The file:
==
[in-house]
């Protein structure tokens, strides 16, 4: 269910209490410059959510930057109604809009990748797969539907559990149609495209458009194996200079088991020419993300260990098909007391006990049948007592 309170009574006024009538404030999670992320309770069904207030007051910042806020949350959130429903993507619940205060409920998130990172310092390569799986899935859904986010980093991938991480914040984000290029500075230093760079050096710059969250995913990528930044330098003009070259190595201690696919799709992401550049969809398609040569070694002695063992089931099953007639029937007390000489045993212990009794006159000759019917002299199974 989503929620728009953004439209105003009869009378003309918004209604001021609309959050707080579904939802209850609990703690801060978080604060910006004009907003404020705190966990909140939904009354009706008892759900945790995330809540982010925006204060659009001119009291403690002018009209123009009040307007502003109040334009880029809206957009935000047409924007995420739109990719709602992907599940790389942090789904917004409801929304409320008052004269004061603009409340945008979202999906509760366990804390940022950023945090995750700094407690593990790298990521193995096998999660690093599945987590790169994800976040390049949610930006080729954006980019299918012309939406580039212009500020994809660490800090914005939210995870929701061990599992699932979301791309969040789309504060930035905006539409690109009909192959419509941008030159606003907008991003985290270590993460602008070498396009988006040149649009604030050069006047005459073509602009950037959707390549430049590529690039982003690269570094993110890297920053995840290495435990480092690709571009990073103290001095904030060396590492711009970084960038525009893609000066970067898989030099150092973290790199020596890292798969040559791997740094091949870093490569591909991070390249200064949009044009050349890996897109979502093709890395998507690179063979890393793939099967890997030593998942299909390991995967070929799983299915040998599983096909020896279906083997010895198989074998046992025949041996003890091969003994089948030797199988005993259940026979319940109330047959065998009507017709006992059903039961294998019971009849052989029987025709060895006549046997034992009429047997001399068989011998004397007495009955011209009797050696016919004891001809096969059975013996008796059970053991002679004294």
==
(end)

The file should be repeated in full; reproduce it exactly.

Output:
[in-house]
């Protein structure tokens, strides 16, 4: 269910209490410059959510930057109604809009990748797969539907559990149609495209458009194996200079088991020419993300260990098909007391006990049948007592 309170009574006024009538404030999670992320309770069904207030007051910042806020949350959130429903993507619940205060409920998130990172310092390569799986899935859904986010980093991938991480914040984000290029500075230093760079050096710059969250995913990528930044330098003009070259190595201690696919799709992401550049969809398609040569070694002695063992089931099953007639029937007390000489045993212990009794006159000759019917002299199974 989503929620728009953004439209105003009869009378003309918004209604001021609309959050707080579904939802209850609990703690801060978080604060910006004009907003404020705190966990909140939904009354009706008892759900945790995330809540982010925006204060659009001119009291403690002018009209123009009040307007502003109040334009880029809206957009935000047409924007995420739109990719709602992907599940790389942090789904917004409801929304409320008052004269004061603009409340945008979202999906509760366990804390940022950023945090995750700094407690593990790298990521193995096998999660690093599945987590790169994800976040390049949610930006080729954006980019299918012309939406580039212009500020994809660490800090914005939210995870929701061990599992699932979301791309969040789309504060930035905006539409690109009909192959419509941008030159606003907008991003985290270590993460602008070498396009988006040149649009604030050069006047005459073509602009950037959707390549430049590529690039982003690269570094993110890297920053995840290495435990480092690709571009990073103290001095904030060396590492711009970084960038525009893609000066970067898989030099150092973290790199020596890292798969040559791997740094091949870093490569591909991070390249200064949009044009050349890996897109979502093709890395998507690179063979890393793939099967890997030593998942299909390991995967070929799983299915040998599983096909020896279906083997010895198989074998046992025949041996003890091969003994089948030797199988005993259940026979319940109330047959065998009507017709006992059903039961294998019971009849052989029987025709060895006549046997034992009429047997001399068989011998004397007495009955011209009797050696016919004891001809096969059975013996008796059970053991002679004294």